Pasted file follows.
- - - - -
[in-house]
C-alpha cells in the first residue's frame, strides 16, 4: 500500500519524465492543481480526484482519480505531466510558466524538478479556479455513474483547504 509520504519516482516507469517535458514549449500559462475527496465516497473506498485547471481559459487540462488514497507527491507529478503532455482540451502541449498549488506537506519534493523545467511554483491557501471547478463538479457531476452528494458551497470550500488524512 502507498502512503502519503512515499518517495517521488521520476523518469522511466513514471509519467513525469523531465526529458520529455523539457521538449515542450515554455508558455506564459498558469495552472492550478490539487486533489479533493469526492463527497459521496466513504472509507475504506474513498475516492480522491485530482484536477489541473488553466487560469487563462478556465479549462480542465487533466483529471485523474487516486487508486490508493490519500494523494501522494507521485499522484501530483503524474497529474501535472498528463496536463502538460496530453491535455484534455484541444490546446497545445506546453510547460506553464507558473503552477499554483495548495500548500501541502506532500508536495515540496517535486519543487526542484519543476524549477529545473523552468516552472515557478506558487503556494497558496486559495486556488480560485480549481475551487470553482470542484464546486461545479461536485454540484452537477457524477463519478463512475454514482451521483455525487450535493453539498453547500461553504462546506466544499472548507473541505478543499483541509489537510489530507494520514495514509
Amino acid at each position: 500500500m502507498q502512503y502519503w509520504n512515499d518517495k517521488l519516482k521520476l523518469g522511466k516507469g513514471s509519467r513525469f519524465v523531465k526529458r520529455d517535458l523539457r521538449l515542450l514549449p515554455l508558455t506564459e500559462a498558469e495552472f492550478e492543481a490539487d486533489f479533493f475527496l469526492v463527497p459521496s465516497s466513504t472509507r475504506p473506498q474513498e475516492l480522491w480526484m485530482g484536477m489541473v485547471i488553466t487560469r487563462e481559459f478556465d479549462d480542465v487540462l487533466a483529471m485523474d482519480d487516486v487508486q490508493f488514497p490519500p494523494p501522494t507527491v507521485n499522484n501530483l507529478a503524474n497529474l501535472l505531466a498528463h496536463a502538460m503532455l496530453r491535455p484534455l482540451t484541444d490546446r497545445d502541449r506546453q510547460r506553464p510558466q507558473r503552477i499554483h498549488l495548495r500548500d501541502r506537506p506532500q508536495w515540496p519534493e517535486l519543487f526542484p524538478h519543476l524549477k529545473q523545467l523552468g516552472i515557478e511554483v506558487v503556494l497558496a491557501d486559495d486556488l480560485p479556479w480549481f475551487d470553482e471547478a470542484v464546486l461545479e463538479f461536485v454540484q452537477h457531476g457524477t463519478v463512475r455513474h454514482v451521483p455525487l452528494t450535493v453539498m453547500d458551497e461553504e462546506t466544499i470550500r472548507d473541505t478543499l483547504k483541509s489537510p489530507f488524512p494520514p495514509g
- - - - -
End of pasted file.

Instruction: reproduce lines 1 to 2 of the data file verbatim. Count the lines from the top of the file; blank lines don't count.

[in-house]
C-alpha cells in the first residue's frame, strides 16, 4: 500500500519524465492543481480526484482519480505531466510558466524538478479556479455513474483547504 509520504519516482516507469517535458514549449500559462475527496465516497473506498485547471481559459487540462488514497507527491507529478503532455482540451502541449498549488506537506519534493523545467511554483491557501471547478463538479457531476452528494458551497470550500488524512 502507498502512503502519503512515499518517495517521488521520476523518469522511466513514471509519467513525469523531465526529458520529455523539457521538449515542450515554455508558455506564459498558469495552472492550478490539487486533489479533493469526492463527497459521496466513504472509507475504506474513498475516492480522491485530482484536477489541473488553466487560469487563462478556465479549462480542465487533466483529471485523474487516486487508486490508493490519500494523494501522494507521485499522484501530483503524474497529474501535472498528463496536463502538460496530453491535455484534455484541444490546446497545445506546453510547460506553464507558473503552477499554483495548495500548500501541502506532500508536495515540496517535486519543487526542484519543476524549477529545473523552468516552472515557478506558487503556494497558496486559495486556488480560485480549481475551487470553482470542484464546486461545479461536485454540484452537477457524477463519478463512475454514482451521483455525487450535493453539498453547500461553504462546506466544499472548507473541505478543499483541509489537510489530507494520514495514509